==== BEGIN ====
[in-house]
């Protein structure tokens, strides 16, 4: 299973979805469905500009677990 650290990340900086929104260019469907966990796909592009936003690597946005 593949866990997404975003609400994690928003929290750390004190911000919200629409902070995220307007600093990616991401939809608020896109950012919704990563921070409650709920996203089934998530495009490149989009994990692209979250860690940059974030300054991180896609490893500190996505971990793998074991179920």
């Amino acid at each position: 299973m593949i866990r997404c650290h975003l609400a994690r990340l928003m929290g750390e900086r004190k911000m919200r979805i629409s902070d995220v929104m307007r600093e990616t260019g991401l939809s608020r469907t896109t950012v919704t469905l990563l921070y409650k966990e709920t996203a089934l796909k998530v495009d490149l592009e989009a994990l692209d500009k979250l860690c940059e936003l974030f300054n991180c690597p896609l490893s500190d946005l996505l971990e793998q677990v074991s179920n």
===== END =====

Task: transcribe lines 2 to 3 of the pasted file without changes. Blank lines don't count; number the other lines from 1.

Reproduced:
């Protein structure tokens, strides 16, 4: 299973979805469905500009677990 650290990340900086929104260019469907966990796909592009936003690597946005 593949866990997404975003609400994690928003929290750390004190911000919200629409902070995220307007600093990616991401939809608020896109950012919704990563921070409650709920996203089934998530495009490149989009994990692209979250860690940059974030300054991180896609490893500190996505971990793998074991179920």
């Amino acid at each position: 299973m593949i866990r997404c650290h975003l609400a994690r990340l928003m929290g750390e900086r004190k911000m919200r979805i629409s902070d995220v929104m307007r600093e990616t260019g991401l939809s608020r469907t896109t950012v919704t469905l990563l921070y409650k966990e709920t996203a089934l796909k998530v495009d490149l592009e989009a994990l692209d500009k979250l860690c940059e936003l974030f300054n991180c690597p896609l490893s500190d946005l996505l971990e793998q677990v074991s179920n």